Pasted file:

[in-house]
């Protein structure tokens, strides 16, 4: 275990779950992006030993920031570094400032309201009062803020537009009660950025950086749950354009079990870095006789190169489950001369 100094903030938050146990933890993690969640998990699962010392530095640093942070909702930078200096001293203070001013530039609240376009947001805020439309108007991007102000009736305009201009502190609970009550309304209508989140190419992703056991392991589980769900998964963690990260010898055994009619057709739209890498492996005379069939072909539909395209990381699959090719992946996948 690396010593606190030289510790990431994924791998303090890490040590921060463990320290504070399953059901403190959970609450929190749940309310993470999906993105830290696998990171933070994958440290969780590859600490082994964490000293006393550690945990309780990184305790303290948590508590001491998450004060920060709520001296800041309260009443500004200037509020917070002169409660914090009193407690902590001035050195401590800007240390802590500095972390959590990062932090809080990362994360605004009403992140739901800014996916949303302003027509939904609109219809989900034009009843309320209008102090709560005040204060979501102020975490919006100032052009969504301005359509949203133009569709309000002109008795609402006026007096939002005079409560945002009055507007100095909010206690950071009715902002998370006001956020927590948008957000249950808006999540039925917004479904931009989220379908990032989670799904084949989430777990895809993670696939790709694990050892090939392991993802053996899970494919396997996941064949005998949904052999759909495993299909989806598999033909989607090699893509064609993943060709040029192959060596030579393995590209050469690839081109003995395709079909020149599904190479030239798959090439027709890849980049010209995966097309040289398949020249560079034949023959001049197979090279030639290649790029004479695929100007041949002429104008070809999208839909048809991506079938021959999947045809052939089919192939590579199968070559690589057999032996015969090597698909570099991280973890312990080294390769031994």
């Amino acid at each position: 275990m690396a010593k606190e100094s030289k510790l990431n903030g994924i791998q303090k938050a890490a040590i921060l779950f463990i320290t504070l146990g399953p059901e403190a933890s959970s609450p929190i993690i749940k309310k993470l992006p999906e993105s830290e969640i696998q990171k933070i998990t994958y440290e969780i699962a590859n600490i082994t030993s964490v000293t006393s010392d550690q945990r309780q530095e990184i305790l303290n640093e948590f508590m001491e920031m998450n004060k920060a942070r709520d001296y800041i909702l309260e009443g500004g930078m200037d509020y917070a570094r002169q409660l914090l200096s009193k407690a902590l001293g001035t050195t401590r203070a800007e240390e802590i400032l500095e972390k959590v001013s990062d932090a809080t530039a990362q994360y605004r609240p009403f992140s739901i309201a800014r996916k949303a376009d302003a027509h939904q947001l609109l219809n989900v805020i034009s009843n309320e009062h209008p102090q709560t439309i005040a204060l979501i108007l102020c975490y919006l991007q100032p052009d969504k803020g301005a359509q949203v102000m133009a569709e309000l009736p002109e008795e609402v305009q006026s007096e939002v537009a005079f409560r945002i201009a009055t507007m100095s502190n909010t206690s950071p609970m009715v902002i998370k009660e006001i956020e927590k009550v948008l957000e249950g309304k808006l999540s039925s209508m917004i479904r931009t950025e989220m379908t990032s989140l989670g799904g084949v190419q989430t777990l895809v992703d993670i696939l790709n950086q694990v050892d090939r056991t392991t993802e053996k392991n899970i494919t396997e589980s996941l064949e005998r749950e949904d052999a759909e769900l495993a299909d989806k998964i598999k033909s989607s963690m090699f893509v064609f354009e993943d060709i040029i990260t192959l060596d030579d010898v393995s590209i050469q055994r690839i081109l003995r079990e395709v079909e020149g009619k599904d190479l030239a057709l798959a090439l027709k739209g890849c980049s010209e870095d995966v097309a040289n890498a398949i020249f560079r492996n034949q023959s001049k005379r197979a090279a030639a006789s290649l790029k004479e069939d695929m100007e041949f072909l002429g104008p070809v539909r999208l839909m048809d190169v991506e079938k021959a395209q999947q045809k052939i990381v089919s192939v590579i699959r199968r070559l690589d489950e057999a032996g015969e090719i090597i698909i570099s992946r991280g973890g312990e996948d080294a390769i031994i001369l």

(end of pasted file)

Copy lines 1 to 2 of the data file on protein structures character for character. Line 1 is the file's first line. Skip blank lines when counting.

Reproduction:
[in-house]
């Protein structure tokens, strides 16, 4: 275990779950992006030993920031570094400032309201009062803020537009009660950025950086749950354009079990870095006789190169489950001369 100094903030938050146990933890993690969640998990699962010392530095640093942070909702930078200096001293203070001013530039609240376009947001805020439309108007991007102000009736305009201009502190609970009550309304209508989140190419992703056991392991589980769900998964963690990260010898055994009619057709739209890498492996005379069939072909539909395209990381699959090719992946996948 690396010593606190030289510790990431994924791998303090890490040590921060463990320290504070399953059901403190959970609450929190749940309310993470999906993105830290696998990171933070994958440290969780590859600490082994964490000293006393550690945990309780990184305790303290948590508590001491998450004060920060709520001296800041309260009443500004200037509020917070002169409660914090009193407690902590001035050195401590800007240390802590500095972390959590990062932090809080990362994360605004009403992140739901800014996916949303302003027509939904609109219809989900034009009843309320209008102090709560005040204060979501102020975490919006100032052009969504301005359509949203133009569709309000002109008795609402006026007096939002005079409560945002009055507007100095909010206690950071009715902002998370006001956020927590948008957000249950808006999540039925917004479904931009989220379908990032989670799904084949989430777990895809993670696939790709694990050892090939392991993802053996899970494919396997996941064949005998949904052999759909495993299909989806598999033909989607090699893509064609993943060709040029192959060596030579393995590209050469690839081109003995395709079909020149599904190479030239798959090439027709890849980049010209995966097309040289398949020249560079034949023959001049197979090279030639290649790029004479695929100007041949002429104008070809999208839909048809991506079938021959999947045809052939089919192939590579199968070559690589057999032996015969090597698909570099991280973890312990080294390769031994």